Writing Advice
- Introduction
- A room of one's own?
- Where do you get your ideas?
- Where do I begin?
- What books do I need?
- How important is research?
- Should I join a writers' circle?
- Literary terms
- Typing it up
- Sending it off
- Penbenders
- Creating characters
- Constructing the story
- Short Fiction


Sending it off

This is the only hard-and-fast rule I’m going to give you, as opposed to advice which you can take or not, as you wish. The penalty for disobeying it can be as harsh as having to rewrite from memory every word of your seven-hundred-and-fifty-page potential Booker/Pulitzer Prize winner, so read my lips.


Got that? Publishers and agents take care of the manuscripts they receive, but accidents happen, and the post is fallible. Always, always, keep a copy, whether it’s on paper or disk. And don’t trust your computer to keep it safe, either – a power surge destroyed my hard disk, and one could destroy yours.

So - who should you send it off to? Well, either a publisher or an agent, so let’s take a look at them.


Fewer and fewer publishers accept unsolicited manuscripts, and those who do receive hundreds, which go into what they call the slush-pile, so don’t expect an answer too soon. If you want acknowledgment of receipt, send a stamped addressed postcard, and you might get one.

Some will only consider manuscripts submitted by an agent, and we’ll look at agents next, but for the moment we’ll stay with publishers who do read unsolicited manuscripts.

Some accept the first two or three chapters as a submission, and some prefer to have the whole novel. Some prefer to have a query letter beforehand, and some don’t want to know about query letters. None of them wants e-mail queries. In the UK, you can find out which publishers want what by looking up their entries in the Writers and Artists Yearbook or the Writer’s Handbook – see ‘What books do I need?’ for details.

These entries will also tell you if the publisher is interested in your kind of work; there is little point in sending a novel to a publisher that specialises in non-fiction. You can also check in the library for books of a similar nature to yours, and see who publishes them.

The query/covering letter should say quite simply that you have written a novel about such-and-such, and would they like to read it? Only give information about yourself if it is pertinent – if you’ve written a novel about spying in Russia, and you are/were a spy, or if you have been previously published, they’ll be interested. Otherwise, just tell them your name, address and telephone number, and send them return postage. That’s all they need to get back to you.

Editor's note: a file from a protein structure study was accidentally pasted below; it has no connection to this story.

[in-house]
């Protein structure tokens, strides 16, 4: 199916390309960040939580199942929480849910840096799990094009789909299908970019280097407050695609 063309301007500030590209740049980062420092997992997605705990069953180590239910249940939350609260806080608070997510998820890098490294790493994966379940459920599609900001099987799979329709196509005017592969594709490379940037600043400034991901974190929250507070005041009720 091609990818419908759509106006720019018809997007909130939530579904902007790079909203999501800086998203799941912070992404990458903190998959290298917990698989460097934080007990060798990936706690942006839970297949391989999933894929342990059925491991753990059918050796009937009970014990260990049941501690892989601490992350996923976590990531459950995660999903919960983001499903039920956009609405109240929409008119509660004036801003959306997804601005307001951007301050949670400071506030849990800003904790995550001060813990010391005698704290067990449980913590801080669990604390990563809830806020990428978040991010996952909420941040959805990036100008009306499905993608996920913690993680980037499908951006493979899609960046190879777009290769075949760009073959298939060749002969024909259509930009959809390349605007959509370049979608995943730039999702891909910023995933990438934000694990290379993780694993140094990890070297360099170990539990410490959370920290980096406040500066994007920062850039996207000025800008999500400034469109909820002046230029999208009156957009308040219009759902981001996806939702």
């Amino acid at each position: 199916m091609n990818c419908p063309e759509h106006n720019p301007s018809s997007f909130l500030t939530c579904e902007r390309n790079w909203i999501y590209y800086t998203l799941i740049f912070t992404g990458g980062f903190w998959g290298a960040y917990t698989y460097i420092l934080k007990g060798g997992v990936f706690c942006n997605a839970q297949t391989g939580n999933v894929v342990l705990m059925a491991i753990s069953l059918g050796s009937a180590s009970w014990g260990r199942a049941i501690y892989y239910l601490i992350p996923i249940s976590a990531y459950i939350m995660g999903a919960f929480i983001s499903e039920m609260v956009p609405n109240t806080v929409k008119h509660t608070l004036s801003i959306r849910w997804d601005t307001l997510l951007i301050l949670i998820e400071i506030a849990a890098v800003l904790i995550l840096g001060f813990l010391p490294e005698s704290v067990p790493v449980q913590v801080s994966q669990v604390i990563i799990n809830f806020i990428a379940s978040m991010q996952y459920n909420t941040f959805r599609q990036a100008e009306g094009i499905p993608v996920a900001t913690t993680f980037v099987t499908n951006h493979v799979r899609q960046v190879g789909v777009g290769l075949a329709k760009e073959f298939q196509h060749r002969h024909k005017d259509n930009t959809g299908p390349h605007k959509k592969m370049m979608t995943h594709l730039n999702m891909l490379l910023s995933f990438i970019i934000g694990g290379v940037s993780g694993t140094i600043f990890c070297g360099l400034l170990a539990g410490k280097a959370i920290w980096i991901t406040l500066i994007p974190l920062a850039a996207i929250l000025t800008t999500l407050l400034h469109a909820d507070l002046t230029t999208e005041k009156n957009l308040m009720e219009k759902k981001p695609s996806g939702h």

When your manuscript is received, it will go into the publishers’ slush-pile where, one day, someone will pick it up and start to read it. If he reads a good opening, he will read on. If he likes what he reads, he will put the manuscript on another, much smaller pile, to go out to a publishers’ reader or readers, who will read the whole thing, and if it is recommended by these readers, the commissioning editor will read it. But even if he likes it, there is still no guarantee of publication; there are many factors to be considered, and first novels in particular are a gamble for publishers. Be prepared for disappointment, even if after all that you are turned down.

If it has gone that far through the system, you have written a good novel; just pack it up, and send it off to the next publisher on your list. Remember - even Harry Potter was rejected.

If it doesn’t get that far, it doesn’t mean you have necessarily written a bad novel, but it could perhaps be improved. If you are given any advice about where you are going wrong, by all means kick the furniture and call the publishers idiots for failing to see your genius, but after you’ve done that, think about what they’ve said, and see if perhaps you should act on it before sending it out again.


The preliminaries are the same as those for a publisher; agents too have entries in the books mentioned, and will say what their requirements are and what sort of books they agent. It is usual to send a query letter first.

The good news is that if an agent agrees to read your manuscript, then that’s what he or she will do, and it will get read sooner and with less haste than if it had been picked off the slush-pile. The bad news is that some agents charge for this service, and some won’t read unsolicited manuscripts at all. Finding an agent can be more difficult than finding a publisher.

But if an agent reads and likes your manuscript, he or she may agree to take you on, and that would give you a distinct advantage. Agents know the markets, have the contacts, and will have publishers who trust their judgment and are prepared to give serious, thorough (though not necessarily very speedy) consideration to work submitted through them.

Agents, however, don’t have magic wands, so don’t expect miracles, even if you do get taken on. Newspaper stories about big-money auctions for first novels are news because, like hurricanes in Hampshire, they hardly ever happen. Just take heart from the thought that someone out there believes in you and your work, and will be doing his or her damnedest to find it a home.


Jill McGown
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